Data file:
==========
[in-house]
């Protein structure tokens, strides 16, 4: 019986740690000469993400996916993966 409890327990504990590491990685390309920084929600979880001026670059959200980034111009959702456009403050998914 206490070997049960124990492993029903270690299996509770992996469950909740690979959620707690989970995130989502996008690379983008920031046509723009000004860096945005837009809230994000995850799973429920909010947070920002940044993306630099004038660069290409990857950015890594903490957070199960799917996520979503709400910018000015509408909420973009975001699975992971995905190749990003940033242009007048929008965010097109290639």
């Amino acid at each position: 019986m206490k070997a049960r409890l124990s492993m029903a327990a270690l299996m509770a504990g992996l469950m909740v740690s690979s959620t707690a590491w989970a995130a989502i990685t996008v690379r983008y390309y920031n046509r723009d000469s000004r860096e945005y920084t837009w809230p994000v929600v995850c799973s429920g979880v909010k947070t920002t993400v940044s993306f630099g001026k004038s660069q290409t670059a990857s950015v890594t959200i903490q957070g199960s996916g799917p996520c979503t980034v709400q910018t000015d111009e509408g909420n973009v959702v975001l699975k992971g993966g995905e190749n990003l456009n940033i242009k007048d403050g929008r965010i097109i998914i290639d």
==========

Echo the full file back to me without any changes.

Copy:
[in-house]
């Protein structure tokens, strides 16, 4: 019986740690000469993400996916993966 409890327990504990590491990685390309920084929600979880001026670059959200980034111009959702456009403050998914 206490070997049960124990492993029903270690299996509770992996469950909740690979959620707690989970995130989502996008690379983008920031046509723009000004860096945005837009809230994000995850799973429920909010947070920002940044993306630099004038660069290409990857950015890594903490957070199960799917996520979503709400910018000015509408909420973009975001699975992971995905190749990003940033242009007048929008965010097109290639």
């Amino acid at each position: 019986m206490k070997a049960r409890l124990s492993m029903a327990a270690l299996m509770a504990g992996l469950m909740v740690s690979s959620t707690a590491w989970a995130a989502i990685t996008v690379r983008y390309y920031n046509r723009d000469s000004r860096e945005y920084t837009w809230p994000v929600v995850c799973s429920g979880v909010k947070t920002t993400v940044s993306f630099g001026k004038s660069q290409t670059a990857s950015v890594t959200i903490q957070g199960s996916g799917p996520c979503t980034v709400q910018t000015d111009e509408g909420n973009v959702v975001l699975k992971g993966g995905e190749n990003l456009n940033i242009k007048d403050g929008r965010i097109i998914i290639d």